Drug and alcohol tests come in various forms including blood, urine, oral fluid and hair tests. Each of these tests have their own specific properties, ranging from the ease or difficulty of sampling to the window of detection they assess.
The trouble is that it’s often quite difficult to know which test is the most appropriate for your particular case. This can be particularly frustrating when you’re trying to find the most cost-effective and efficient testing method.
We’ve outlined some of the different properties of drug and alcohol testing methods and how each method may be better suited for certain situations, helping you to get a better understanding of which method is best suited for your needs.
Different tests for different situations
Different drug and alcohol tests have their own merits and tend to be more appropriate for particular circumstances i.e. workplace testing versus family law cases.
For example, hair, urine and saliva testing are frequently used in the workplace for pre-employment testing to screen potential employees or mid-employment testing to assess drug use based on complaints from co-workers.
In particular, urine testing is quite a popular method for workplace testing as it’s cost-effective and can assess acute drug use, so a company doesn’t need to break the bank when testing multiple employees. One of the drawbacks however is that a particular individual may have a shy bladder, making it difficult for them to produce the specimen on demand.
It’s a similar case with saliva testing, which is also a cost-effective method but anxiety within the donor often causes dry-mouth, which can increase the time taken to collect the sample.
This is where hair testing can be an excellent alternative. Although it’s more expensive, it’s a lot less invasive to sample and can assess drug intake over a significantly longer period of time compared to alternative methods. In fact, a single 1 cm hair test can be equivalent to 4 to 5 sequential urine tests because it covers a longer period of time in one test. If you want to be really sure you’re not missing a user, this is the way to go. When considered in this way hair tests may not be so expensive; it all depends on why you are doing the test.
In Family Court cases, Judges often specifically request that a hair strand test is used. Where the welfare of a child is potentially at-risk, courts often need to determine the historical drug and alcohol use of parents in order to come to the most appropriate decision regarding custody of the child or access rights.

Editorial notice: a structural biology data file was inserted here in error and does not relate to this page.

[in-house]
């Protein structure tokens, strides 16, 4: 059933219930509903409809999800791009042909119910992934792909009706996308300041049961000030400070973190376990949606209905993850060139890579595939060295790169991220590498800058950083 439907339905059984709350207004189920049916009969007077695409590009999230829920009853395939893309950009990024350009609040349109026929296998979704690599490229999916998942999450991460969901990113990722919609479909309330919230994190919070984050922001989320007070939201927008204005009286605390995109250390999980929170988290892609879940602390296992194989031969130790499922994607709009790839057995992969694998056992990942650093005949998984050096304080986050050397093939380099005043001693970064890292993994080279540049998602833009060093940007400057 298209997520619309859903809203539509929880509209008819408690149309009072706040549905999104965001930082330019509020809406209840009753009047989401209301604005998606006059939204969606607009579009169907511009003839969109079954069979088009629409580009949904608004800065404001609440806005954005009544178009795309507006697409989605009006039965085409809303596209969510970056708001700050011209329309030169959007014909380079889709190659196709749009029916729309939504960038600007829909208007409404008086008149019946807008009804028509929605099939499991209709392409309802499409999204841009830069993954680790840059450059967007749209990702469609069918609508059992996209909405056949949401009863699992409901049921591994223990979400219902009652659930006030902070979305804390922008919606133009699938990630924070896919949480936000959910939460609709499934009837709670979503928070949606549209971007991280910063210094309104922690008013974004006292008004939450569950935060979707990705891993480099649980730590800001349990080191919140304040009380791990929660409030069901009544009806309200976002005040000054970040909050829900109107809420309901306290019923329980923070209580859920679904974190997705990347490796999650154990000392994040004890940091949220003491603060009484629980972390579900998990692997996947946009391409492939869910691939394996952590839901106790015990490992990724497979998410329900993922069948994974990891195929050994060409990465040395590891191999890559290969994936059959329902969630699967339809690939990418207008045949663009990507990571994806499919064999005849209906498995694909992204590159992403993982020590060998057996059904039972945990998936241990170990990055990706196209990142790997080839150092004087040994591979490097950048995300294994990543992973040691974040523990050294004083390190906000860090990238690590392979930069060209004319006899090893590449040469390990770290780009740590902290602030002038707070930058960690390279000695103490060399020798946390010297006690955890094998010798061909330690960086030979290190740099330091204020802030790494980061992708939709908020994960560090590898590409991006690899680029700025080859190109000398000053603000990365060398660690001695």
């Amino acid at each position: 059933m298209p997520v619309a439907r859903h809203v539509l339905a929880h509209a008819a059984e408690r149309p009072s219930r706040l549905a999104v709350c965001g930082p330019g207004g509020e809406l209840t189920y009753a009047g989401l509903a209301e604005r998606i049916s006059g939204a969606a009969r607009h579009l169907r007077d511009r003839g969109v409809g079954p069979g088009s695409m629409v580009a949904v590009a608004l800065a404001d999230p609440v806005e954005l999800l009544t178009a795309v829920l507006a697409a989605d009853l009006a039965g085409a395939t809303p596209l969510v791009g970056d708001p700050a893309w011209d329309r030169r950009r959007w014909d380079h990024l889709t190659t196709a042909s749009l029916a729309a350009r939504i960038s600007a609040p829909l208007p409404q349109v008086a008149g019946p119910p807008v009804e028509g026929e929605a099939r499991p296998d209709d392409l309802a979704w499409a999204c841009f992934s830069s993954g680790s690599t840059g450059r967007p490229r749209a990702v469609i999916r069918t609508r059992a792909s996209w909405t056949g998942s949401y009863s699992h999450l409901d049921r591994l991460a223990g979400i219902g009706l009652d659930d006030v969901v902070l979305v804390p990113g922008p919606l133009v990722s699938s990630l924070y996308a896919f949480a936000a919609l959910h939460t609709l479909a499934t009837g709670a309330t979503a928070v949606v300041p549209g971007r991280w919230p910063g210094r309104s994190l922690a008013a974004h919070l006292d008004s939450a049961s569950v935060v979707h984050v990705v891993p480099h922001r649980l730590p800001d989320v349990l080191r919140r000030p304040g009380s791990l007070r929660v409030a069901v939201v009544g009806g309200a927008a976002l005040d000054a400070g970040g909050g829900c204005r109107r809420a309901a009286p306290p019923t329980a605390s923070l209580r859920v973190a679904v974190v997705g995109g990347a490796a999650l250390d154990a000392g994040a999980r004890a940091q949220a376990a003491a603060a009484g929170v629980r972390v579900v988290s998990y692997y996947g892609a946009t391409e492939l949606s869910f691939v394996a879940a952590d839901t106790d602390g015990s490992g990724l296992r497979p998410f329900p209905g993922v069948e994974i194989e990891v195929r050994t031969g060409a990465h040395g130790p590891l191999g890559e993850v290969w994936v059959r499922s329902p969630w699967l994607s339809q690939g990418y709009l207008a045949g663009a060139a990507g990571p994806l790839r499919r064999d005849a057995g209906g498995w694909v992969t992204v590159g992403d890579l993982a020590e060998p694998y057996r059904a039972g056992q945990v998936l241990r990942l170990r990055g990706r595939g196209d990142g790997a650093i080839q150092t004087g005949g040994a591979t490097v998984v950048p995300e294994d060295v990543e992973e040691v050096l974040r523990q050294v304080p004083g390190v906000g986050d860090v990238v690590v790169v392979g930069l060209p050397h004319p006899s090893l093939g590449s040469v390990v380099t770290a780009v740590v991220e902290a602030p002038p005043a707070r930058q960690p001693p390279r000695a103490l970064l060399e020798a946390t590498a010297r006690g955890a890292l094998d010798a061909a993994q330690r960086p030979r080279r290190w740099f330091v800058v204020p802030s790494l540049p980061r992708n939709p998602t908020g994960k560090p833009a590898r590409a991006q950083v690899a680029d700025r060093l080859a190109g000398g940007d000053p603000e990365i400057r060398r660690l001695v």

Hair testing is particularly useful in family court cases as when the whole process (from sampling to transportation to analysis) is carefully controlled and monitored, the results produced are legally robust and can hold up in court as evidence. For example, maintaining integrity in the chain of custody and getting an accredited laboratory to conduct the test are 2 ways to ensure the results hold up in court.
Window of detection required
One of the main factors affecting the choice of drug and alcohol test is the period of time you need to assess drug use i.e. do you need to assess drug use over the last few days or the last few months?
Blood, urine and saliva tests are much better suited to assess acute drug intake. Blood tests can assess what drugs are currently in the system, urine tests assess what’s been in the system in the last 5 days, and saliva tests can assess drug and alcohol use within the last 2 days.
For example, in the workplace if an individual suspect’s that one of their co-workers has recently used cannabis in the last few days and reports this to management, an employer may ask the suspected employee to take a urine test.
Hair testing on the other hand is able to assess drug and alcohol use stretching back over the previous 12 months, depending on the length of hair. Hair tends to grow at around 1cm per month, with each centimetre reflecting drug use over a 1-month period. So 3cm of hair can show drug and alcohol use in the previous 3 months.
Advantages of hair testing include the ability to assess the pattern of drug use over time. Also, if you get a negative hair test result you’re much more sure that the donor is not a user. When it comes to cheating a test, hair tests are much more difficult to subvert than a urine test.
An example of how hair testing is applied in family law cases could be to assess parental drug use. A parent may have a heroin addiction and so could be prescribed methadone as a method of treatment. The court may order a hair test to assess drug use over the previous 3 months to decide whether the parent can gain access to their children. Over this period of testing, a reduction in the amount of heroin metabolites and an increase in the amount of methadone metabolites found in the shafts of hair tested would indicate that the individual is adhering to their treatment regime and is indeed reducing their heroin use.
Essentially, each drug testing method has its own window of detection that makes it more appropriate for particular circumstances.
Overall, different drug testing methods possess certain qualities that make them more suited for particular circumstances i.e. testing acute drug use in the workplace versus testing long-term drug use in a parent for family court proceedings. Ultimately, it’s best to gather all the facts surrounding the need for a drug test before committing to a particular method in order to ensure you select the right one.